A duzi-shikar (traditional hunter) from Zigar, Tajikistan, with the skull of an old ibex found dead in the spring. Stefan Michel phot

The evolution of the program

In 2018, the Wild Sheep Foundation was admitted as a full member of IUCN, and then helped sponsor and produce the first Central Asian IUCN meeting of the SULi subcommittee, near Bishkek, Kyrgyzstan. At SULi request, WSF gave presentations on horn-plugging (a method of permanently marking and recording horns, whether hunted or found; we produced and presented a video on the topic in both English and Russian) and on the North American Model of Wildlife Conservation.

Also in 2018, WSF and SCIF, the Safari Club International Foundation, signed a Memorandum of Understanding with Kazakhstan’s Tourism Office to develop sustainable-use conservation funding for the protection of argali and their habitat. Thanks to a generous WSF member, we were also able to pay for the first large-scale scientific population survey of argali in Kazakhstan.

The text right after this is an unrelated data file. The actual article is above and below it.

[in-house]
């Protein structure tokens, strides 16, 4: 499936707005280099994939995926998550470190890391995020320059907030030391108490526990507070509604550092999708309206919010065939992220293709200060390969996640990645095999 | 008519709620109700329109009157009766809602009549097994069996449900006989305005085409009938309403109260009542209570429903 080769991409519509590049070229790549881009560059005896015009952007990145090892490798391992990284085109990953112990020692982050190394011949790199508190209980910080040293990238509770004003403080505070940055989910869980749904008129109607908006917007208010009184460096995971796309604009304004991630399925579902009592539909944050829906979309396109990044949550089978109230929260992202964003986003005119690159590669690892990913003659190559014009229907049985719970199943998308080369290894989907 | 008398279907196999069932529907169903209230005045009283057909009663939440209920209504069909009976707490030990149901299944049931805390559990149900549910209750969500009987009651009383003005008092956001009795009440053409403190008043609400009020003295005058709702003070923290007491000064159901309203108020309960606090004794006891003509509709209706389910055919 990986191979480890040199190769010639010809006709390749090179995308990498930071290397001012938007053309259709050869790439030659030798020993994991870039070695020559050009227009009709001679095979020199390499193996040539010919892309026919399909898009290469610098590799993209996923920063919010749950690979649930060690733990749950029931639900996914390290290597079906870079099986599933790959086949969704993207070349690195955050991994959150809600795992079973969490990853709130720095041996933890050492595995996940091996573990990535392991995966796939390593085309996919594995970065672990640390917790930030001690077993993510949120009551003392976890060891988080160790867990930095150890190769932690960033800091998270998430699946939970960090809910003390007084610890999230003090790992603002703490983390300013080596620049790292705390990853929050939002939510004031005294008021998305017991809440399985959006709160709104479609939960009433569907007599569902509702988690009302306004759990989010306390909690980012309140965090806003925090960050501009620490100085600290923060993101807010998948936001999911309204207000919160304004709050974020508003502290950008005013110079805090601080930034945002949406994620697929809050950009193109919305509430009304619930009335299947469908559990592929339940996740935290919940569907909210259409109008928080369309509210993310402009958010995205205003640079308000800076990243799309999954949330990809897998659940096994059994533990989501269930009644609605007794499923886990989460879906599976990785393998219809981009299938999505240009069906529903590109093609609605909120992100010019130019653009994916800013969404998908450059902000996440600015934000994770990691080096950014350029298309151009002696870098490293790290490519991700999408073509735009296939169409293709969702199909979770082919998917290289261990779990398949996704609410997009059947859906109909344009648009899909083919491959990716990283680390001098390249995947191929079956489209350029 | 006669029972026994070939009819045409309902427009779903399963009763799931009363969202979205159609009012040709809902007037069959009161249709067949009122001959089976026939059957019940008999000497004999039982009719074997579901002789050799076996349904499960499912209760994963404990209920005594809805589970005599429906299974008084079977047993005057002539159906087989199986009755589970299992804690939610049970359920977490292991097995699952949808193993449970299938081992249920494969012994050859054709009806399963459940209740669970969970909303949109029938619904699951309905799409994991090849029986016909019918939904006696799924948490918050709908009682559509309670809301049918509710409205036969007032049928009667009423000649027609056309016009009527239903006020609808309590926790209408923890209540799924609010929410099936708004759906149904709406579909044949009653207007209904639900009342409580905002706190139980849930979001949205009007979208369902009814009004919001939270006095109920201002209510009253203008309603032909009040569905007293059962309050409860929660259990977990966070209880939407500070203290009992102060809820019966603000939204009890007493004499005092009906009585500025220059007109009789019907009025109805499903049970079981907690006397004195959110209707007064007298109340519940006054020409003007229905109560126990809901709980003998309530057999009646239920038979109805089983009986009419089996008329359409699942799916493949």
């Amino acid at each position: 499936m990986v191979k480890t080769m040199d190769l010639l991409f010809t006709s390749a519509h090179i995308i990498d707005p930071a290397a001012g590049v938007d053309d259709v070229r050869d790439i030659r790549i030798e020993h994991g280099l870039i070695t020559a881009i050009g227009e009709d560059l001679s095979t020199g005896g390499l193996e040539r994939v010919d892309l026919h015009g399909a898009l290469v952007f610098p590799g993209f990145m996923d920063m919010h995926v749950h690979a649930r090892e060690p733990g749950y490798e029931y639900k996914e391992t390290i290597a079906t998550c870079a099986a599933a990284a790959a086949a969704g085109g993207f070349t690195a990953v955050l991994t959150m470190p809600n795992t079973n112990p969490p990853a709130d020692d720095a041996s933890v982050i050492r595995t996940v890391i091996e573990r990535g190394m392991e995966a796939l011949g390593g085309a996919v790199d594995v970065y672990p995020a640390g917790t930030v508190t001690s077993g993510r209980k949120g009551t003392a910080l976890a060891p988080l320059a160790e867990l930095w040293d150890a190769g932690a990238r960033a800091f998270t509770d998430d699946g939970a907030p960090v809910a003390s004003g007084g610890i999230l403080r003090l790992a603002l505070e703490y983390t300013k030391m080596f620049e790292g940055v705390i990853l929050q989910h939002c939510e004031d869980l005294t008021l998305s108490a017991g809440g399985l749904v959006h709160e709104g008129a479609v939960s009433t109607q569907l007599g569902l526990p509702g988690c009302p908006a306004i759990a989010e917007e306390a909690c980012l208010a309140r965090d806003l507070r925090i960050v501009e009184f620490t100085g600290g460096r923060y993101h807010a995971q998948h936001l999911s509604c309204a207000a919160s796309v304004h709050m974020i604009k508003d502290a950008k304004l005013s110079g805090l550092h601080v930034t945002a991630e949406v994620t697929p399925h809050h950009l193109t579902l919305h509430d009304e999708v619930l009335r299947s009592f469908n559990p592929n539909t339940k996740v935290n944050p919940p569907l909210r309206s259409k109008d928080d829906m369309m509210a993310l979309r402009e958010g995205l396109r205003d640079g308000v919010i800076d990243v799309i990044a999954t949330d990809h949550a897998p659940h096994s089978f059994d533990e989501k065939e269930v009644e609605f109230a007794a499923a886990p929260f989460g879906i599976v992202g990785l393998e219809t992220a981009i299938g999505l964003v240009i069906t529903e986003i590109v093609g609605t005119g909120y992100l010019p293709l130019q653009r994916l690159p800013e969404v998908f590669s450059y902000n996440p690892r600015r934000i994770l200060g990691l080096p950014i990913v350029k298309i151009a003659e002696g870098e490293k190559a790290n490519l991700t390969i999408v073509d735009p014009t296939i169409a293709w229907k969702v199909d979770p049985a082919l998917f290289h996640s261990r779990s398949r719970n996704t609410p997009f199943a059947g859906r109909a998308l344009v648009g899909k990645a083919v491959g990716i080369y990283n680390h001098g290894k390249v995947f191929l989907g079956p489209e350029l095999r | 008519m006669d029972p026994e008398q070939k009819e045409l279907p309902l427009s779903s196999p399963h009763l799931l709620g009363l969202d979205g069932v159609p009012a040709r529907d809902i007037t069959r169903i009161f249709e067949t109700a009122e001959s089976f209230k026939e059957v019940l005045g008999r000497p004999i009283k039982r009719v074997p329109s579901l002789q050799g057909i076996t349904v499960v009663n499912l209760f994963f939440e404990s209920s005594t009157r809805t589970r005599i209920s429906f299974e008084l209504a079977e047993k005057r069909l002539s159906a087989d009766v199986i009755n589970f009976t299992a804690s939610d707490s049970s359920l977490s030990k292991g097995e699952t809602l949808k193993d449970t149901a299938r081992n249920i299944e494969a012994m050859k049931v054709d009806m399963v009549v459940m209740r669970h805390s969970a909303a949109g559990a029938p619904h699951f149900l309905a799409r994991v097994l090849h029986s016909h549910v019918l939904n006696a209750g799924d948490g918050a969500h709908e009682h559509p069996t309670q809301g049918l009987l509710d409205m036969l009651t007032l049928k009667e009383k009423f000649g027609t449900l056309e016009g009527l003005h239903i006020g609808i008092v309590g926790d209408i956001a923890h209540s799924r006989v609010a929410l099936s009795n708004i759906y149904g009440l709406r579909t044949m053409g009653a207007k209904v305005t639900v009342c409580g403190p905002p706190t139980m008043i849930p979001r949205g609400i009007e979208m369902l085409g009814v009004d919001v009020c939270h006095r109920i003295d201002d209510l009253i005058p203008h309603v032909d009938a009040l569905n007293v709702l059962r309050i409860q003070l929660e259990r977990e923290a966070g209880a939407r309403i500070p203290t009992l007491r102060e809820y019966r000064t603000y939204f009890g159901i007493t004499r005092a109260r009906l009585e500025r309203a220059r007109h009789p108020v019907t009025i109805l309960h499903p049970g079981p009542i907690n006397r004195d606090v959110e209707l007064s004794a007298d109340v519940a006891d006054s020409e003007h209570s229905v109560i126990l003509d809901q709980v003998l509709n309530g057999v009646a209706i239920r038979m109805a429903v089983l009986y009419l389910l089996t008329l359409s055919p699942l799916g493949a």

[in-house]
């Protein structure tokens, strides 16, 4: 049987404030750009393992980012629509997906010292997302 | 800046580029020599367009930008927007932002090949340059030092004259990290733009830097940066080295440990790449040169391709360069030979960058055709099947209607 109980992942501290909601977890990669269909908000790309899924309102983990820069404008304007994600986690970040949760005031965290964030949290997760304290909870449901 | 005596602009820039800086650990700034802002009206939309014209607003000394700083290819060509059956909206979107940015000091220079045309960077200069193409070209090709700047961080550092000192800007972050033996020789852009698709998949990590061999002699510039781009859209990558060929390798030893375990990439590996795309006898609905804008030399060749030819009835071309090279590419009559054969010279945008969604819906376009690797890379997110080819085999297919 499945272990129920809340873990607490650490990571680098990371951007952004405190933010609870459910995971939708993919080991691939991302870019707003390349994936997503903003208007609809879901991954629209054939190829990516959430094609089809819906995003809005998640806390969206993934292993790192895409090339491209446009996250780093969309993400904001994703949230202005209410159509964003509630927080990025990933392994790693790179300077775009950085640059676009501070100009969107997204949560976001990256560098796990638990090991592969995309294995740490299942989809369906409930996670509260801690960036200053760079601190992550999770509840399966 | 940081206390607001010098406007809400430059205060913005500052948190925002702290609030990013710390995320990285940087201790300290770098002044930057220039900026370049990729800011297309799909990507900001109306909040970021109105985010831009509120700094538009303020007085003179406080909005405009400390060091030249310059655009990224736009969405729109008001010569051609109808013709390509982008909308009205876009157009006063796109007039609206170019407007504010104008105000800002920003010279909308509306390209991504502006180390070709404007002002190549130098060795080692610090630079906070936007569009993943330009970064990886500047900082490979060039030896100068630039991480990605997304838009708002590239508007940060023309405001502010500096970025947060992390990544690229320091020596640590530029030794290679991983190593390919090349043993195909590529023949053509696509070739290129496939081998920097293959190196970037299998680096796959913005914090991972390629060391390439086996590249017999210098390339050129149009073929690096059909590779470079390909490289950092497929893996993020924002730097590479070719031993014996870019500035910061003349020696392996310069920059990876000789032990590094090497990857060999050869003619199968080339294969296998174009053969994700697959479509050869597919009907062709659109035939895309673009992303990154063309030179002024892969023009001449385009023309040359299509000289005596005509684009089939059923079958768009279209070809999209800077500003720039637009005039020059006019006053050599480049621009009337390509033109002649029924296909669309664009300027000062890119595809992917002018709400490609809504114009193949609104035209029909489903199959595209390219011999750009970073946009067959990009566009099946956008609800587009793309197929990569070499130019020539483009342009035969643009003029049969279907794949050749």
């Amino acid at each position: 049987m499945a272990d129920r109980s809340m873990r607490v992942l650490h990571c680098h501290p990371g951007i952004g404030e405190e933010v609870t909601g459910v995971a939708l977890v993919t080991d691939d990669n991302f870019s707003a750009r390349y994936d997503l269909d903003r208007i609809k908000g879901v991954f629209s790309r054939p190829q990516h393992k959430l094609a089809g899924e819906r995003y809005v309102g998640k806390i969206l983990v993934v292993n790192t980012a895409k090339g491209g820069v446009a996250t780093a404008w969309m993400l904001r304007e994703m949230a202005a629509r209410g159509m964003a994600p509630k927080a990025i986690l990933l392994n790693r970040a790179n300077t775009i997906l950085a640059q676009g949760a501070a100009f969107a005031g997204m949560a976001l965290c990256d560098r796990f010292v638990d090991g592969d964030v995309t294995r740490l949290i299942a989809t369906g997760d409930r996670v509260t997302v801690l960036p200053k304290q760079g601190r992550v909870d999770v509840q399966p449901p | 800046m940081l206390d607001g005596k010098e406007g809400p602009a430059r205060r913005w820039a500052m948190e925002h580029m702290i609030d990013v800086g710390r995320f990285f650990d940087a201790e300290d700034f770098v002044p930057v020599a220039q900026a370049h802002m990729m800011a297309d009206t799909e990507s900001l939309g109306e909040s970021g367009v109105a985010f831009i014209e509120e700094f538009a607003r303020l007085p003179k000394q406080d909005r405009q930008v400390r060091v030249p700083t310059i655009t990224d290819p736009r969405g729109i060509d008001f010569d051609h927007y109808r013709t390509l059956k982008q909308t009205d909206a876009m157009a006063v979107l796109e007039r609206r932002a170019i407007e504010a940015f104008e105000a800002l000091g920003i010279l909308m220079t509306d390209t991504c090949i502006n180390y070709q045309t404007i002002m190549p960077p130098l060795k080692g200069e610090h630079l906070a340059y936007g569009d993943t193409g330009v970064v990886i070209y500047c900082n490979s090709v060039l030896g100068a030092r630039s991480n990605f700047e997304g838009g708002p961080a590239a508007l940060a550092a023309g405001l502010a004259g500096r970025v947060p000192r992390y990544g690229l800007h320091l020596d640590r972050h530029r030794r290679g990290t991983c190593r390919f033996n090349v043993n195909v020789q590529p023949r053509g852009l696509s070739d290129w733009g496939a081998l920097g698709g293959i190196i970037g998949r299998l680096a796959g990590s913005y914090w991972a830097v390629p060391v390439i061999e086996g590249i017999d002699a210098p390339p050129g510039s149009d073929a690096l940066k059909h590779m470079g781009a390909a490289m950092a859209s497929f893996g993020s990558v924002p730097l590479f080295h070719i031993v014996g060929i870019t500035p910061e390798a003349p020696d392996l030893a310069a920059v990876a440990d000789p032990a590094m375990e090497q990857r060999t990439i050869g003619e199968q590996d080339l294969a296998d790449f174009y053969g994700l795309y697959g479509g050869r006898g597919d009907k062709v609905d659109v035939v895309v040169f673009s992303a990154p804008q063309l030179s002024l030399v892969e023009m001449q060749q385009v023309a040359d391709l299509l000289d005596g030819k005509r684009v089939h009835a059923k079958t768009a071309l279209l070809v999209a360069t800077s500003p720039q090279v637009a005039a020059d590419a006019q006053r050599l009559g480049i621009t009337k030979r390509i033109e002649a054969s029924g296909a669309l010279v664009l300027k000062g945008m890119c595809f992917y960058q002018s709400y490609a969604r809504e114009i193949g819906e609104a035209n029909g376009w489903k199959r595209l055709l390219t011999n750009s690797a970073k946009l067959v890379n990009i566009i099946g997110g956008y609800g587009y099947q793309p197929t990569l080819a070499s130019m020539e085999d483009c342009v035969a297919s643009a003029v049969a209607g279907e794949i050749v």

Participants in the first Central Asian IUCN meeting of the SULi subcommittee, near Bishkek, Kyrgyzstan, in 2018. Maksim Levitin photo

In 2019, in collaboration with Cornell University, WSF funded disease surveillance studies in Kyrgyzstan and Tajikistan and we welcomed our first Central Asian affiliate, the Kazakhstan Wildlife Foundation, into the WSF family. Also last year, at our home base in Bozeman, Montana, WSF hosted (with IUCN Caprinae Specialist Group endorsement and SCIF co-sponsorship) the 7th World Mountain Ungulate Conference. This was the first time this important meeting was held in North America; it was well attended, with 213 delegates from 20 countries who gave 51 oral presentations and 19 “poster presentations” covering 23 species of wild sheep and goats, nine cervids, one antelope and three carnivores.